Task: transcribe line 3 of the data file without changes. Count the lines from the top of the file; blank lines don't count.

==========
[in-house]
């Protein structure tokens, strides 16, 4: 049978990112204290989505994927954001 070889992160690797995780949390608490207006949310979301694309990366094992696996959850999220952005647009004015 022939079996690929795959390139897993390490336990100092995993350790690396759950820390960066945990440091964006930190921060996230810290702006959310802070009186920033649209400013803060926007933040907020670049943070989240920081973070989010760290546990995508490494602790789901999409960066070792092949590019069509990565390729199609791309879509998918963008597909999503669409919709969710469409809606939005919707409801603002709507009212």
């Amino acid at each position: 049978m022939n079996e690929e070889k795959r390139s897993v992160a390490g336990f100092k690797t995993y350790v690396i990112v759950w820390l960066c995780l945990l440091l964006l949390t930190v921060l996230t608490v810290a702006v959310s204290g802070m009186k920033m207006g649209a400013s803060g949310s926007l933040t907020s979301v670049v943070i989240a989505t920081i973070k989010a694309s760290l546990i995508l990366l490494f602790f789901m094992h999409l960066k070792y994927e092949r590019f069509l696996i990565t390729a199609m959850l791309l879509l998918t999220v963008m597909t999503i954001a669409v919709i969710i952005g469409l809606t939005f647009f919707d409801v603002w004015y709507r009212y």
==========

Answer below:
């Amino acid at each position: 049978m022939n079996e690929e070889k795959r390139s897993v992160a390490g336990f100092k690797t995993y350790v690396i990112v759950w820390l960066c995780l945990l440091l964006l949390t930190v921060l996230t608490v810290a702006v959310s204290g802070m009186k920033m207006g649209a400013s803060g949310s926007l933040t907020s979301v670049v943070i989240a989505t920081i973070k989010a694309s760290l546990i995508l990366l490494f602790f789901m094992h999409l960066k070792y994927e092949r590019f069509l696996i990565t390729a199609m959850l791309l879509l998918t999220v963008m597909t999503i954001a669409v919709i969710i952005g469409l809606t939005f647009f919707d409801v603002w004015y709507r009212y």